Each day these past two weeks I would make Victor and Dave (and others) their lunch. Each morning I would bring them tea as they got the day started. I contemplated what they would like for a tea break and lunch. What was my obligation to provide for them? God dropped a thought in my mind the first day, “Remember Lindsey, the majority of the time in scripture, immigrant or foreigner is mentioned with two other groups… orphan and widow.”

This wasn’t a new thought to me. I actually read through the Bible one year and circled the word “immigrant” or “foreigner” every time it was mentioned. I was shocked. God see’s immigrants the same way as widows and orphans. Not as weak, not to be pitied… but they are vulnerable and deserve a special place of honour and care in the Christian community.

So every time I made mid-morning tea and lunches I thought, “What would I make if a widow was eating this? What would I want provided if it was for an orphan?” I let that guide me. I then realised, “What would I make if it was my Grandpa John and Grandma Edie”? This was once them and their parents. They were once the immigrant worker.

I wonder if people gave my great-grandparents the worst mid-morning tea and and the cheapest lunches. I wonder if they even fed them anything at all? I wonder if they paid them a fair wage?

Then I thought of Jesus. Not his heart or his values. I thought of his life. Joseph and Mary and baby Jesus fleeing to the foreign land of Egypt. I wonder if people made fun of the way Joseph and Mary spoke the local language. I wonder what sort of lunches Joseph’s boss made him… or if he even fed him at all?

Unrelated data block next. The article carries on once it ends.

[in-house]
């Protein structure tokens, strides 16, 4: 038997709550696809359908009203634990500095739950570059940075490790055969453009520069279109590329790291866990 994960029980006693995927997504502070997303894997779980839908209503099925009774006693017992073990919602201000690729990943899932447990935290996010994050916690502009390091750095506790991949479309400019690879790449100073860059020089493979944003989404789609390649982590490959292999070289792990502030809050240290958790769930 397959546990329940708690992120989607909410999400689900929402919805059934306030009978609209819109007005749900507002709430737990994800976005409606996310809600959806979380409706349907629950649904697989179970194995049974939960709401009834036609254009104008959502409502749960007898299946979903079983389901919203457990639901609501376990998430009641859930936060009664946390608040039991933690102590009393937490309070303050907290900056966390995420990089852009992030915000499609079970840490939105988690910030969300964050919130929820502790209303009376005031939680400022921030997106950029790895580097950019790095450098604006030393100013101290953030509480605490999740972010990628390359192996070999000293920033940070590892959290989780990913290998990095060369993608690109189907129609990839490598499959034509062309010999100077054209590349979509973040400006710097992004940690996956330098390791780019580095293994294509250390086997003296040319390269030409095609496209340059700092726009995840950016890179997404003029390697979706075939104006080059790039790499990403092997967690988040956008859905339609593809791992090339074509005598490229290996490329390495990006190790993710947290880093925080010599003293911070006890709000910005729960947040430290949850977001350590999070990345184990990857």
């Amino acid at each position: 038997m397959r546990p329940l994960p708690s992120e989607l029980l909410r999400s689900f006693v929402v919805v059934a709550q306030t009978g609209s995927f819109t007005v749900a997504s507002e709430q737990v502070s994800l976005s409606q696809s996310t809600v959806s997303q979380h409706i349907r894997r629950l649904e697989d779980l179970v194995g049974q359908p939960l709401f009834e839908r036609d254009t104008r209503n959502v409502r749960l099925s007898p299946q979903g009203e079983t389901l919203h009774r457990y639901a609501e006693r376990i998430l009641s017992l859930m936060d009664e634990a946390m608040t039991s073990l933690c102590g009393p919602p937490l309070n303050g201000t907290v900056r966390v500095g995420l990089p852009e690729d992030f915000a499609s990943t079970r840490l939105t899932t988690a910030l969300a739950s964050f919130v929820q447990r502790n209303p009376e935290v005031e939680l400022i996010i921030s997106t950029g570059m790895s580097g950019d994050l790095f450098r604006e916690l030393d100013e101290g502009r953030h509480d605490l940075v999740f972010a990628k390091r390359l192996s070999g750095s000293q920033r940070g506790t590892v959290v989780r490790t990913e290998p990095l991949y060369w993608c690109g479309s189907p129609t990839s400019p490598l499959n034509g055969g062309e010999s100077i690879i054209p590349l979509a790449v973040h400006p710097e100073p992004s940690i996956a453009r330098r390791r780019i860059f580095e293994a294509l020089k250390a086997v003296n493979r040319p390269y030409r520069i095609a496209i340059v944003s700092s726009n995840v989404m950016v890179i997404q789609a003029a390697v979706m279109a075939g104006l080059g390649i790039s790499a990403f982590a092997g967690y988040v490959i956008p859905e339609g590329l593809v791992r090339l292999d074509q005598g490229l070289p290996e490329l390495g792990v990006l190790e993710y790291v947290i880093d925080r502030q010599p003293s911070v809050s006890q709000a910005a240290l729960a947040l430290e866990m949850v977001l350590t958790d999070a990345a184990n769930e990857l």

Foreigners, exiles, aliens, immigrants. Let us not forget that these people’s names are always mentioned in the same breath as orphans and widows in God’s living word. “The alien, the orphan and the widow”… the trinity of the vulnerable.

Let us remember that these precious people are somebodies parents, grandparents and great-grandparents… they were once mine. Let us not forget they have other names: Dave, Victor, Grandpa John, Grandma Edie, Joseph, Mary… Jesus.

When you make lunch, mention their status, read headlines about them or have to summon the patience to truly listen as they stumble along in broken English… is your heart shaped by God’s heart for these precious people? Would you speak of an orphan and widow in the same way as the immigrant? Would you post Facebook memes about orphans and widows the same as we do of immigrants? Would you post a sign in your restaurant that said, “Orphan who doesn’t speak English? No Service!”

Immigrants, orphans and widows… God’s precious people. Full of dignity and value even if it’s not always recognized by those who profess the name of our own Egyptian-immigrant saviour, Jesus Christ.